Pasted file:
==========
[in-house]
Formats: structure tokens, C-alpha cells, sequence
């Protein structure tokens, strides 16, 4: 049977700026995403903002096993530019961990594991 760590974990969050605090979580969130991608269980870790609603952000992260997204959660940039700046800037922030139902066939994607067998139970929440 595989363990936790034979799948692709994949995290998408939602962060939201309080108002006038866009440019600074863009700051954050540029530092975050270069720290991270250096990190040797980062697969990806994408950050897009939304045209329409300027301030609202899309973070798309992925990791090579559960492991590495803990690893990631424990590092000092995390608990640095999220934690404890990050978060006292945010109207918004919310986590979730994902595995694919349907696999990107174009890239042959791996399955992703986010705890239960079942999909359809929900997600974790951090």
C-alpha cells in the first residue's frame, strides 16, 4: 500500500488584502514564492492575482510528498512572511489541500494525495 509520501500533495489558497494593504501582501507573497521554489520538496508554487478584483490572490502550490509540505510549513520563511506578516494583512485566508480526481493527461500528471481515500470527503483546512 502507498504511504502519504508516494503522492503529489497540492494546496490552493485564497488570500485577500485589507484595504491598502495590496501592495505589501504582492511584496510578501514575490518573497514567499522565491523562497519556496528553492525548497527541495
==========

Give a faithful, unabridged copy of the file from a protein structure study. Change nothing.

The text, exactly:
[in-house]
Formats: structure tokens, C-alpha cells, sequence
């Protein structure tokens, strides 16, 4: 049977700026995403903002096993530019961990594991 760590974990969050605090979580969130991608269980870790609603952000992260997204959660940039700046800037922030139902066939994607067998139970929440 595989363990936790034979799948692709994949995290998408939602962060939201309080108002006038866009440019600074863009700051954050540029530092975050270069720290991270250096990190040797980062697969990806994408950050897009939304045209329409300027301030609202899309973070798309992925990791090579559960492991590495803990690893990631424990590092000092995390608990640095999220934690404890990050978060006292945010109207918004919310986590979730994902595995694919349907696999990107174009890239042959791996399955992703986010705890239960079942999909359809929900997600974790951090």
C-alpha cells in the first residue's frame, strides 16, 4: 500500500488584502514564492492575482510528498512572511489541500494525495 509520501500533495489558497494593504501582501507573497521554489520538496508554487478584483490572490502550490509540505510549513520563511506578516494583512485566508480526481493527461500528471481515500470527503483546512 502507498504511504502519504508516494503522492503529489497540492494546496490552493485564497488570500485577500485589507484595504491598502495590496501592495505589501504582492511584496510578501514575490518573497514567499522565491523562497519556496528553492525548497527541495